Okay, lots of people want to have some kind of submodule feature, so I'd like to sketch one out so we can hopefully agree on what submodules might look like.
Any group of Swift files can be grouped together to form a submodule. Submodules belong within a particular module, and have a dotted name: If `ModKit` is a module, it might have a submodule called `ModKit.Foo`. Submodules can be nested within one another: `ModKit.Foo.Bar` is a submodule of `ModKit.Foo`, which is a submodule of `ModKit`.
No new access levels are necessary. `internal` APIs are only visible within the submodule they're declared in; a module cannot see its submodules' `internal` APIs, and a submodule cannot see its parent module's `internal` APIs. If a submodule wants to expose some of its APIs to its parent or sibling modules, it must mark them as `public` or `open`. Then they can import the submodule to see its APIs:
By default, outside modules cannot import a submodule. But an import in the parent module can be decorated by an access control keyword to allow that:
/// Any module outside ModKit can import ModKit.Foo and access its `public` and `open` APIs.
open import ModKit.Foo
/// Any module outside ModKit can import ModKit.Foo and access its `public` and `open` APIs,
/// except `open` APIs are treated as `public`.
public import ModKit.Foo
Imports may also be decorated by the `@exported` attribute, which exposes the submodule's APIs as though they were parent module APIs:
@exported open import ModKit.Foo
@exported public import ModKit.Foo
(This is sort of half-implemented already in a buggy `@_exported` attribute.)
Finally, the standard syntax for importing individual symbols can be used to cherry-pick types to treat differently:
// Most ModKit.Foo APIs are not importable...
// ...but SomeEnum can be imported as public...
public import enum ModKit.Foo.SomeEnum
// ...SomeClass can be imported as open...
open import class ModKit.Foo.SomeClass
// And ImportantStruct will import whenever you import ModKit.
@exported public import struct ModKit.Foo.ImportantStruct
(This syntax should be enhanced to allow cherry-picked importing of global functions, constants, and variables.)
If there are several different `import`s covering the same submodule or submodule symbol, the most permissive one wins.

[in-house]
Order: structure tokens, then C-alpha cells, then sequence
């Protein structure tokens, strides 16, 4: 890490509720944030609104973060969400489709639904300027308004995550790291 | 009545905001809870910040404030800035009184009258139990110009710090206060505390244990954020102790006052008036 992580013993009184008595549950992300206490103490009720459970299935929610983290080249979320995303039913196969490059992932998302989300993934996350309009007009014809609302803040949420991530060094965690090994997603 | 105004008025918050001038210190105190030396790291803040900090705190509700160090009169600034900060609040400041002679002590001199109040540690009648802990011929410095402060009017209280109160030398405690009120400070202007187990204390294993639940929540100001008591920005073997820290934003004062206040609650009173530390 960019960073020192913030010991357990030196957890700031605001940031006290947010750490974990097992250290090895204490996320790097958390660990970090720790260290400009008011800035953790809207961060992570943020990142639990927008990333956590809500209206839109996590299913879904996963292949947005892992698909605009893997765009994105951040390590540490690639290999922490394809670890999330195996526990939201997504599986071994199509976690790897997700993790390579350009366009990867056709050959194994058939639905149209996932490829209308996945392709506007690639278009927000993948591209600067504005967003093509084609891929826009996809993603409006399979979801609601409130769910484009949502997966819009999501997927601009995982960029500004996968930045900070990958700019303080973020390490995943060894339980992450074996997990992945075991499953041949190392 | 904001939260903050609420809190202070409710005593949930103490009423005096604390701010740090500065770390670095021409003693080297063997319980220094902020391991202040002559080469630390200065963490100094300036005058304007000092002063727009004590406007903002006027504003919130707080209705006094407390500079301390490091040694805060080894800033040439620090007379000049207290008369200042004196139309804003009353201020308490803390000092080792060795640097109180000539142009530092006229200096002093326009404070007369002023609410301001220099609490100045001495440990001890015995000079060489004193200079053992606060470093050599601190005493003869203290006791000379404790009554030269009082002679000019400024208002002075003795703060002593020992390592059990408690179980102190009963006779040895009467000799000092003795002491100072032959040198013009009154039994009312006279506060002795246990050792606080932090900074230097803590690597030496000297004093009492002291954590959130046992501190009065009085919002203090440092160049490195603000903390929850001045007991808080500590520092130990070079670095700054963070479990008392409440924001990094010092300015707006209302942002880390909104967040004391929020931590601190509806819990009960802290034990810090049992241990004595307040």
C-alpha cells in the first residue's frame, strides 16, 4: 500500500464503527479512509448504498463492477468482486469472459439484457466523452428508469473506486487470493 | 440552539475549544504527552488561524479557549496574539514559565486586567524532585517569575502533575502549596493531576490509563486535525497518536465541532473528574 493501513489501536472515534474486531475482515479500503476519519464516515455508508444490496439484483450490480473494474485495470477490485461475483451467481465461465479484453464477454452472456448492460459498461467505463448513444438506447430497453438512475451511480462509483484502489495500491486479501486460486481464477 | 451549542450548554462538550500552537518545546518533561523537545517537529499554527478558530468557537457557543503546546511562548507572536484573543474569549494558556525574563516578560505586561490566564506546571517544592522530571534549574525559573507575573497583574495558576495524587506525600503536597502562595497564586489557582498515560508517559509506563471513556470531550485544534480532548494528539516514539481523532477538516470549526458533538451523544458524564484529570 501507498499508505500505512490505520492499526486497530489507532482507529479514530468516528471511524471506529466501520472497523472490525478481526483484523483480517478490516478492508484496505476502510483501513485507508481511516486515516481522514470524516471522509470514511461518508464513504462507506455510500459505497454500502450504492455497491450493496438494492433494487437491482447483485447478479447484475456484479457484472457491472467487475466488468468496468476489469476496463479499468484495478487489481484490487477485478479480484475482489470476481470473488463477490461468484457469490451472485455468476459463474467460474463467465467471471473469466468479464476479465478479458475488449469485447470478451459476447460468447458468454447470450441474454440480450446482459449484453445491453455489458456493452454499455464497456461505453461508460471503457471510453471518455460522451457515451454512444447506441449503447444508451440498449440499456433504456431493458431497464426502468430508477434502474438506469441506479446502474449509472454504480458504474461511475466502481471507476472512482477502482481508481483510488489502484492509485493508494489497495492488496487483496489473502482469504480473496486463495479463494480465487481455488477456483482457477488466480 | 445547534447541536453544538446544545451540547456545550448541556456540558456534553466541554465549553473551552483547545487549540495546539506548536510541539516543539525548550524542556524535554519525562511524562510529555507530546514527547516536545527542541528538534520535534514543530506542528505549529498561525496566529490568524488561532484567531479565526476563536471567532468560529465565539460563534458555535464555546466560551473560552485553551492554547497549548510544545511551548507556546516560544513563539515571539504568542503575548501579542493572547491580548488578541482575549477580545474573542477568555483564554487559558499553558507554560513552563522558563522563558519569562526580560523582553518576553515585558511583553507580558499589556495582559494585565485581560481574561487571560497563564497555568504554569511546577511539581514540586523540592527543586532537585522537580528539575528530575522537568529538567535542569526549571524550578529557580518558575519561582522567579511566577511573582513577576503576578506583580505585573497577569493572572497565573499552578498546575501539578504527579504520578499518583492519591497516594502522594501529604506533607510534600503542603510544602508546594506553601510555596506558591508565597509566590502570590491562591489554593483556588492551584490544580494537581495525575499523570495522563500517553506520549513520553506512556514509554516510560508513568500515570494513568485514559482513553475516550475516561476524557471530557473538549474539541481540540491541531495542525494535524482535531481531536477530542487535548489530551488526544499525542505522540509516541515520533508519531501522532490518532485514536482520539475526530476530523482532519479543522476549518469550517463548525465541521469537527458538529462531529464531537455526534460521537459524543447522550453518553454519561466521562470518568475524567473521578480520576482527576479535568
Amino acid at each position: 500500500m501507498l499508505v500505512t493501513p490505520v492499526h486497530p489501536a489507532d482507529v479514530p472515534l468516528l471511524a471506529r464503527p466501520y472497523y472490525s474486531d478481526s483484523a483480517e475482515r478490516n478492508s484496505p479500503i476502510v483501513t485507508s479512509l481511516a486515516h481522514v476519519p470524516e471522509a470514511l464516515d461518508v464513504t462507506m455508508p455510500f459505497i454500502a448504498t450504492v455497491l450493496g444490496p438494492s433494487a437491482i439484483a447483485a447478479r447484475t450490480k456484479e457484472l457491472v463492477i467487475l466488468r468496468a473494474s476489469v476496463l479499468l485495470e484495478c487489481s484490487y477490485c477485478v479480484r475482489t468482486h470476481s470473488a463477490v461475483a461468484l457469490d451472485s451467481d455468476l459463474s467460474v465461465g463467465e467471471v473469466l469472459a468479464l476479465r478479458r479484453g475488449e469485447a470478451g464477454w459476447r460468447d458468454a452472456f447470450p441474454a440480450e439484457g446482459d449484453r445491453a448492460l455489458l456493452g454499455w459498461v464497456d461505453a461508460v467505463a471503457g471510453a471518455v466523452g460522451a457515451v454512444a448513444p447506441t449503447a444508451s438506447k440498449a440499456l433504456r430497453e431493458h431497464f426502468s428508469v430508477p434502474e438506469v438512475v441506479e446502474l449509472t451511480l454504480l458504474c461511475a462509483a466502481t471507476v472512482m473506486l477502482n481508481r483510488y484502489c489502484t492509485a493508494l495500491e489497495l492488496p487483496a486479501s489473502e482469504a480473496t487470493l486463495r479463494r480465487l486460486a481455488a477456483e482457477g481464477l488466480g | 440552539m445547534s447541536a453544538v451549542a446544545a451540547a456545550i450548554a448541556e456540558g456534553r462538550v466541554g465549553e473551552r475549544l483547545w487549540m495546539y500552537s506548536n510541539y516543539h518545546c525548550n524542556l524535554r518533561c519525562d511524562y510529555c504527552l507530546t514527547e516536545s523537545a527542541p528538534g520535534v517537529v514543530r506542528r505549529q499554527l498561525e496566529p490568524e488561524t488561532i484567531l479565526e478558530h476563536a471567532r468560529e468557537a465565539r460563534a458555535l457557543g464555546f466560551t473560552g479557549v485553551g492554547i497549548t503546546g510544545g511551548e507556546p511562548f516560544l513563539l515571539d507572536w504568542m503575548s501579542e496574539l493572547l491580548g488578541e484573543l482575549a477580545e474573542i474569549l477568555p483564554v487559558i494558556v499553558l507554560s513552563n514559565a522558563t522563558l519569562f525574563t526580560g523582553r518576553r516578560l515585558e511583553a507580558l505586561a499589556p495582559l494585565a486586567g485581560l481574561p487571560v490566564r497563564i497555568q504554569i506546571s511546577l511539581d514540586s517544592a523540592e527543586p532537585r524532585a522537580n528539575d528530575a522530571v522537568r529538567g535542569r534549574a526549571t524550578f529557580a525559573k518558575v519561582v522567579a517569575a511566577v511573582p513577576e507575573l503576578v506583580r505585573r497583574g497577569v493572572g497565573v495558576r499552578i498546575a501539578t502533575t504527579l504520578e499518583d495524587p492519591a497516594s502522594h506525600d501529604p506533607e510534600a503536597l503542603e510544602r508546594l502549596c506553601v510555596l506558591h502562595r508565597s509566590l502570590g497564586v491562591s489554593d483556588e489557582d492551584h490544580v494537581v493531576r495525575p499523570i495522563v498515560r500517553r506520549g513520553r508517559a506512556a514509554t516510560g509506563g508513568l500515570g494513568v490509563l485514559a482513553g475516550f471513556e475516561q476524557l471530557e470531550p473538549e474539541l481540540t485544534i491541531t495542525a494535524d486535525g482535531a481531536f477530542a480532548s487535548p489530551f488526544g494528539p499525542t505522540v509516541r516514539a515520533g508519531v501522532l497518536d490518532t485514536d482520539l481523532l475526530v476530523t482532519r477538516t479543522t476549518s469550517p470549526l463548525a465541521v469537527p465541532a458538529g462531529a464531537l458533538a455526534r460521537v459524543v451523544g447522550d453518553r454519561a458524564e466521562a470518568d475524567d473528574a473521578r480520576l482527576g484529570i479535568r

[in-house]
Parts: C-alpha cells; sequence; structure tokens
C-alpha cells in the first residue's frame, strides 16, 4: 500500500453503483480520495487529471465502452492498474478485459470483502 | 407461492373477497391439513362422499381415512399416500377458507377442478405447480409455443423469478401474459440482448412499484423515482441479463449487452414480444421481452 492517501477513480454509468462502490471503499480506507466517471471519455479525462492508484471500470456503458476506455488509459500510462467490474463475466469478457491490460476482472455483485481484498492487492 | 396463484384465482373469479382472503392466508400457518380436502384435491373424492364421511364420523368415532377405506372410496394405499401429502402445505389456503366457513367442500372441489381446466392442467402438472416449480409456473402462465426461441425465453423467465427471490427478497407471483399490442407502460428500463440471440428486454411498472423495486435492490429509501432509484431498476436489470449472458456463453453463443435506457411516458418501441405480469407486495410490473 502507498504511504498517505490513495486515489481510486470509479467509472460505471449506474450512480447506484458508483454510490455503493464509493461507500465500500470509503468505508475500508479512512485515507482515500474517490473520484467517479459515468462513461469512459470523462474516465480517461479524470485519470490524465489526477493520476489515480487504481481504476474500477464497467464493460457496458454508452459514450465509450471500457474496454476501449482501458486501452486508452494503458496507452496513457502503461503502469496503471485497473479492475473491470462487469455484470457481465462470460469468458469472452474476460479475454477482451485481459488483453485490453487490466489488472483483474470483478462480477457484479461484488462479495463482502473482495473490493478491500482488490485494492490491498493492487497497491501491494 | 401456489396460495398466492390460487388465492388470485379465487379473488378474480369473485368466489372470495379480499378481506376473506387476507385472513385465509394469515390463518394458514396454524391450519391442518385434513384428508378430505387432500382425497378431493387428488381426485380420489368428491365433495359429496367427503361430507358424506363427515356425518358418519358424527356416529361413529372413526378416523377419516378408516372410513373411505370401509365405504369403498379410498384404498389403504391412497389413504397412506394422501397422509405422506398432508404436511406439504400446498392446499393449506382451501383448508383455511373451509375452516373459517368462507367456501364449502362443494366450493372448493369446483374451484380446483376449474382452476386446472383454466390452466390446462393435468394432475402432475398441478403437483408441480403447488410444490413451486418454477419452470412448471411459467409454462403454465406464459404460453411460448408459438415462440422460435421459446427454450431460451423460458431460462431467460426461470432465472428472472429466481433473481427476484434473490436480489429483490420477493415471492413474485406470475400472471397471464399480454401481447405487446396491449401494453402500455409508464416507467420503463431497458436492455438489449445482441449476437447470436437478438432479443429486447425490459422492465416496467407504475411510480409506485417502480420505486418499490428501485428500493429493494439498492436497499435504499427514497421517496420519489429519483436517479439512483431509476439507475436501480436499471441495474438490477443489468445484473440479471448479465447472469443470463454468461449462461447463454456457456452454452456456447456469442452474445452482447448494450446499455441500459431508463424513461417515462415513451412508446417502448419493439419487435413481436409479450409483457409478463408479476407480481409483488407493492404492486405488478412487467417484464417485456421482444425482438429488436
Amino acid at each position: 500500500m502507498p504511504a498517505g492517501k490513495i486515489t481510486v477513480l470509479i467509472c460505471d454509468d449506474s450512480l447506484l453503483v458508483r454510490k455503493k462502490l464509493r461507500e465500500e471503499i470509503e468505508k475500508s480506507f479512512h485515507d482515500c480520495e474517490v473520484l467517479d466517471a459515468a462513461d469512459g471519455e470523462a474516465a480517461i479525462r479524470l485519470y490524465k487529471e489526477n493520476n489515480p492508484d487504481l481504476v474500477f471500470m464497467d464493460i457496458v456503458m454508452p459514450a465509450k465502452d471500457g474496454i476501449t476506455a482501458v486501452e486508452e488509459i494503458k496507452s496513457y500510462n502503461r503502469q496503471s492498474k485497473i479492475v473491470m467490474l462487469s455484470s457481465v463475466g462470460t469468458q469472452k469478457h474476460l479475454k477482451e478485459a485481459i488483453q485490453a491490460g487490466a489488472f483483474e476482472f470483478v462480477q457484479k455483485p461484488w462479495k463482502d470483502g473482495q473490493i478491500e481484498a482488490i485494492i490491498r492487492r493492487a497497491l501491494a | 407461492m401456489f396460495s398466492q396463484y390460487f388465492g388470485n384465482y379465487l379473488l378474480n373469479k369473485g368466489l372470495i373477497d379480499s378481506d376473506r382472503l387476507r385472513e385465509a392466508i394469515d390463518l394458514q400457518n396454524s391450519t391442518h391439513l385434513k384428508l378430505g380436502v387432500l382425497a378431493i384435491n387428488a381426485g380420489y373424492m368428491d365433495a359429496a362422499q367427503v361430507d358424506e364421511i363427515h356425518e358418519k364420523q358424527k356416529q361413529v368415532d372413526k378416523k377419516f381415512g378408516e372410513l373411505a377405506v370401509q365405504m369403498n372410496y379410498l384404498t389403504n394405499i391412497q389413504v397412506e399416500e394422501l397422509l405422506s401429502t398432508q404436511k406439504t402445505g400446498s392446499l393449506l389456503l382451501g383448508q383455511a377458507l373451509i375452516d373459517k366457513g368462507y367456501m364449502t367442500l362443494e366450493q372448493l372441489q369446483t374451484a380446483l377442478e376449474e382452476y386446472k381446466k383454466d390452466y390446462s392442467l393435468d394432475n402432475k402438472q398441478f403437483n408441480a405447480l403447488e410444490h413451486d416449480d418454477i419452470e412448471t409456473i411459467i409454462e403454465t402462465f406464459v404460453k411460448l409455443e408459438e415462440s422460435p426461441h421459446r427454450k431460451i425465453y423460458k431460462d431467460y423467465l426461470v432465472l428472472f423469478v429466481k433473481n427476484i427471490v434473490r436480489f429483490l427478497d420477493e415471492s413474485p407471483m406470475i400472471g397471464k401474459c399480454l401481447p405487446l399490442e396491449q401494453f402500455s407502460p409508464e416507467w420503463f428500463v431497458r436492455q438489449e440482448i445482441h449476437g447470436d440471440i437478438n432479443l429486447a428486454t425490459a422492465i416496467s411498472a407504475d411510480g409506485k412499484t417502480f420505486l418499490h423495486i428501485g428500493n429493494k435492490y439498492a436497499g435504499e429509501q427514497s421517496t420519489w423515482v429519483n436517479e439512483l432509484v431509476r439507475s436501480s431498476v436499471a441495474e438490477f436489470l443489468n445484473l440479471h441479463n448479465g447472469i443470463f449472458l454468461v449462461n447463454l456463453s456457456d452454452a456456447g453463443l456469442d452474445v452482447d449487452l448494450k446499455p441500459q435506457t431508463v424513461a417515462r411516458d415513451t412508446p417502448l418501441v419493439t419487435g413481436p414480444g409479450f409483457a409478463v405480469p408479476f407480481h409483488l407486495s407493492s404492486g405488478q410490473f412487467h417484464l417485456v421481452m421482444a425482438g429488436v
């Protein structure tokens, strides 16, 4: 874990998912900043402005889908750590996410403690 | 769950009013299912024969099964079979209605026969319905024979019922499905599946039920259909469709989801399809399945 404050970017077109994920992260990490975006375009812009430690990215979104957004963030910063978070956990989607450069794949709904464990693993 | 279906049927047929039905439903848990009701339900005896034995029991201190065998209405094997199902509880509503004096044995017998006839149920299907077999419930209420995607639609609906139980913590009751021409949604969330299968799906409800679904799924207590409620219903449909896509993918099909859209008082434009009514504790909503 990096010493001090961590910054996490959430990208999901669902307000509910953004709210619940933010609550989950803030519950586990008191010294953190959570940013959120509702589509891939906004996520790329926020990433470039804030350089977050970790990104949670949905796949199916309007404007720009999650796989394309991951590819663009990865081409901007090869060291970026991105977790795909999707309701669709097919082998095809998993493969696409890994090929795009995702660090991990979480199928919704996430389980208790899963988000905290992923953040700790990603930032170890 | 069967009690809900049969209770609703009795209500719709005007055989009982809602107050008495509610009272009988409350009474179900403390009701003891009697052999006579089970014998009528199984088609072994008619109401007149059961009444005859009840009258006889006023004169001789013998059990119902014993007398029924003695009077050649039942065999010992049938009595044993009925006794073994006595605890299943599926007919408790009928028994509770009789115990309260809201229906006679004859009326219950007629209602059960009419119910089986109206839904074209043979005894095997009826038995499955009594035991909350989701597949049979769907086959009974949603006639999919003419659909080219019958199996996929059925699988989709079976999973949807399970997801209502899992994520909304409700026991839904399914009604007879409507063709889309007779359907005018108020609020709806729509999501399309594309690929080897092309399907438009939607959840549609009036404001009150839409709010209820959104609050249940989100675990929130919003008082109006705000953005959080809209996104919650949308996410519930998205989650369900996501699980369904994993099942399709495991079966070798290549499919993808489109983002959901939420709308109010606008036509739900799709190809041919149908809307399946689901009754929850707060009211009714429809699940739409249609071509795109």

(In large projects, `public`, `open`, and `@exported` imports will most likely all be put in a single Policy.swift file or something, but this is not enforced by the language.)
A submodule may not import any direct parent module (parent, grandparent, etc.), but may import any other submodule in the same module. This list shows permitted imports for a project with four modules/submodules:
However, submodules may not form circular dependencies through imports—if `ModKit.Quux` imports `ModKit.Foo`, then `ModKit.Foo` cannot import `ModKit.Quux`. The `#if canImport()` feature cannot be used to probe for other submodules within the same top-level module you're in.
At the compiler driver level, a submodule is specified by giving a `-module-name` parameter with a dot in it. When a file is compiled, only the filenames of the other .swift files in the same module are specified, along with .o files for any submodules; then all the .o files within that submodule are linked into a single .o file for the whole submodule. So files in `ModKit.Foo` would be compiled with only the .swift files in `ModKit.Foo` and the .o file for `ModKit.Foo.Bar`; then all the `ModKit.Foo` .o files would be linked into one .o file for the top-level `ModKit` to use. None of `ModKit.Foo`'s .swift files would be included in the command line when compiling the top-level `ModKit` module.
(That bit is kind of speculative—particularly the idea of linking submodule files into a single .o file—but I think something like what I'm describing could work.)
Because the compiler driver is used to group submodules together, Xcode can specify submodules in project file metadata and calculate a submodule dependency graph, while SwiftPM can use folders and compile submodules whenever the compiler emits an error indicating that a file tried to import a nonexistent submodule. Other build systems can do whatever best suits their style.